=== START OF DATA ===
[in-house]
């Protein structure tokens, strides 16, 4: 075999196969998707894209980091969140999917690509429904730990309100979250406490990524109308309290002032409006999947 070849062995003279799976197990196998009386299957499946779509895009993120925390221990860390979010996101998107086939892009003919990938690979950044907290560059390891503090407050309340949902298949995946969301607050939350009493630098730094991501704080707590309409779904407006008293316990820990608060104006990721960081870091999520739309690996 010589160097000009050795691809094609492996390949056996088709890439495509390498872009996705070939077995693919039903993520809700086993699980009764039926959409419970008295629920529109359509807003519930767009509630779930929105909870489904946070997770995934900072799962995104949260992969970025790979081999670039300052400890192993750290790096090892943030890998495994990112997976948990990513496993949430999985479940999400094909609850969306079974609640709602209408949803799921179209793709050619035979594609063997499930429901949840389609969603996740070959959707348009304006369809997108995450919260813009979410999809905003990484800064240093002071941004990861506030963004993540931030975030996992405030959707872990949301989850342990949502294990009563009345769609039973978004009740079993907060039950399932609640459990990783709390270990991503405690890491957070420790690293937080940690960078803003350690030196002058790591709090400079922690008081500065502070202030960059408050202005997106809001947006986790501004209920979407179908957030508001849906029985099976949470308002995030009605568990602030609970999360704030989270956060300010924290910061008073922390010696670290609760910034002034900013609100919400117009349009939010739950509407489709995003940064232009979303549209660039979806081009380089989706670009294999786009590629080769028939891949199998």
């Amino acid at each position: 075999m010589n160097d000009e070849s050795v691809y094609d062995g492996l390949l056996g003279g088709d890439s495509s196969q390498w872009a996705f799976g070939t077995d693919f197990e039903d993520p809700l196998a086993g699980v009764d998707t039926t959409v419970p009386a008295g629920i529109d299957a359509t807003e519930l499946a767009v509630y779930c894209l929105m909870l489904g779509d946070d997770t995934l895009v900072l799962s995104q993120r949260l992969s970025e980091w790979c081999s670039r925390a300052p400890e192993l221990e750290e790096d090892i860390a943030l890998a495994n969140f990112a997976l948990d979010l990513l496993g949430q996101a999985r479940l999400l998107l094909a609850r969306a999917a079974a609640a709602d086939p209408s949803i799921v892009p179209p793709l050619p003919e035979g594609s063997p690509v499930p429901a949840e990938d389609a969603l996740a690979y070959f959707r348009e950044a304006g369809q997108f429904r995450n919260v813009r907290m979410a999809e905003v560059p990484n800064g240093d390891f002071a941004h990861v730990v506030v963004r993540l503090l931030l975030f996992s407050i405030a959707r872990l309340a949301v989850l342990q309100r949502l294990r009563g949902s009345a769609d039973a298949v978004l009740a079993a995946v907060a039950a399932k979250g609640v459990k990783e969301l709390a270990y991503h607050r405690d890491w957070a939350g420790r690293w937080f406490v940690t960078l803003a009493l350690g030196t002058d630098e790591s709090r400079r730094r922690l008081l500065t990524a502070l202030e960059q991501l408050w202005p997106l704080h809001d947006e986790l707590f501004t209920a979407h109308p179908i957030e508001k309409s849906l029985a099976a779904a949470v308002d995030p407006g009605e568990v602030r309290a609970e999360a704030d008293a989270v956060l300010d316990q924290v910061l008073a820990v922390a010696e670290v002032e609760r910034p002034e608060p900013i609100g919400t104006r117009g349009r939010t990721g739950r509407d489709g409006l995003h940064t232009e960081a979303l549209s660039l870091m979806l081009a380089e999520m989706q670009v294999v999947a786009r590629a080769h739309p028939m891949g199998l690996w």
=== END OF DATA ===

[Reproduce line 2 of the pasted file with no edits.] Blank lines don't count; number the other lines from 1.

């Protein structure tokens, strides 16, 4: 075999196969998707894209980091969140999917690509429904730990309100979250406490990524109308309290002032409006999947 070849062995003279799976197990196998009386299957499946779509895009993120925390221990860390979010996101998107086939892009003919990938690979950044907290560059390891503090407050309340949902298949995946969301607050939350009493630098730094991501704080707590309409779904407006008293316990820990608060104006990721960081870091999520739309690996 010589160097000009050795691809094609492996390949056996088709890439495509390498872009996705070939077995693919039903993520809700086993699980009764039926959409419970008295629920529109359509807003519930767009509630779930929105909870489904946070997770995934900072799962995104949260992969970025790979081999670039300052400890192993750290790096090892943030890998495994990112997976948990990513496993949430999985479940999400094909609850969306079974609640709602209408949803799921179209793709050619035979594609063997499930429901949840389609969603996740070959959707348009304006369809997108995450919260813009979410999809905003990484800064240093002071941004990861506030963004993540931030975030996992405030959707872990949301989850342990949502294990009563009345769609039973978004009740079993907060039950399932609640459990990783709390270990991503405690890491957070420790690293937080940690960078803003350690030196002058790591709090400079922690008081500065502070202030960059408050202005997106809001947006986790501004209920979407179908957030508001849906029985099976949470308002995030009605568990602030609970999360704030989270956060300010924290910061008073922390010696670290609760910034002034900013609100919400117009349009939010739950509407489709995003940064232009979303549209660039979806081009380089989706670009294999786009590629080769028939891949199998």